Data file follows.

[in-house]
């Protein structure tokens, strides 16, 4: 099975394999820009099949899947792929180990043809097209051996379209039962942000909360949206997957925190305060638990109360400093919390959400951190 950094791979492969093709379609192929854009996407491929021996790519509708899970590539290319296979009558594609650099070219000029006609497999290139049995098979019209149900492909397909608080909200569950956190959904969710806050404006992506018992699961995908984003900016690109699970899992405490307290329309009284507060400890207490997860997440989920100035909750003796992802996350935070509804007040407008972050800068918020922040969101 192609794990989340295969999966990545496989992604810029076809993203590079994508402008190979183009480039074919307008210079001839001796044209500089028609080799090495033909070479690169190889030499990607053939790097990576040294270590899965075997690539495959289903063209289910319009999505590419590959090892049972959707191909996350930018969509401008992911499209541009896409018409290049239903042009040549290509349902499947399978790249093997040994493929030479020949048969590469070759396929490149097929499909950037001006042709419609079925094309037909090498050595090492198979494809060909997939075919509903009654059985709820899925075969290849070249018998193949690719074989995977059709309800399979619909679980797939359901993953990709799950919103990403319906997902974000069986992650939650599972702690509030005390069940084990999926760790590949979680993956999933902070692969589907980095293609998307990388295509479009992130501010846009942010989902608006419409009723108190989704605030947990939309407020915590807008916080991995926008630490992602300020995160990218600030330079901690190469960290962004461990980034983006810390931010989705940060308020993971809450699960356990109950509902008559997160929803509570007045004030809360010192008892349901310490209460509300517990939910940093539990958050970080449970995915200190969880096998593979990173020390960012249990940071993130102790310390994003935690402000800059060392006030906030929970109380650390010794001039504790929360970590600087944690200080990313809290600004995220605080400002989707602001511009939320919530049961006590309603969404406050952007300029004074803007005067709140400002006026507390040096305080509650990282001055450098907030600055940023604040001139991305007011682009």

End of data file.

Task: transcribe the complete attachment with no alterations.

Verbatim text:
[in-house]
């Protein structure tokens, strides 16, 4: 099975394999820009099949899947792929180990043809097209051996379209039962942000909360949206997957925190305060638990109360400093919390959400951190 950094791979492969093709379609192929854009996407491929021996790519509708899970590539290319296979009558594609650099070219000029006609497999290139049995098979019209149900492909397909608080909200569950956190959904969710806050404006992506018992699961995908984003900016690109699970899992405490307290329309009284507060400890207490997860997440989920100035909750003796992802996350935070509804007040407008972050800068918020922040969101 192609794990989340295969999966990545496989992604810029076809993203590079994508402008190979183009480039074919307008210079001839001796044209500089028609080799090495033909070479690169190889030499990607053939790097990576040294270590899965075997690539495959289903063209289910319009999505590419590959090892049972959707191909996350930018969509401008992911499209541009896409018409290049239903042009040549290509349902499947399978790249093997040994493929030479020949048969590469070759396929490149097929499909950037001006042709419609079925094309037909090498050595090492198979494809060909997939075919509903009654059985709820899925075969290849070249018998193949690719074989995977059709309800399979619909679980797939359901993953990709799950919103990403319906997902974000069986992650939650599972702690509030005390069940084990999926760790590949979680993956999933902070692969589907980095293609998307990388295509479009992130501010846009942010989902608006419409009723108190989704605030947990939309407020915590807008916080991995926008630490992602300020995160990218600030330079901690190469960290962004461990980034983006810390931010989705940060308020993971809450699960356990109950509902008559997160929803509570007045004030809360010192008892349901310490209460509300517990939910940093539990958050970080449970995915200190969880096998593979990173020390960012249990940071993130102790310390994003935690402000800059060392006030906030929970109380650390010794001039504790929360970590600087944690200080990313809290600004995220605080400002989707602001511009939320919530049961006590309603969404406050952007300029004074803007005067709140400002006026507390040096305080509650990282001055450098907030600055940023604040001139991305007011682009």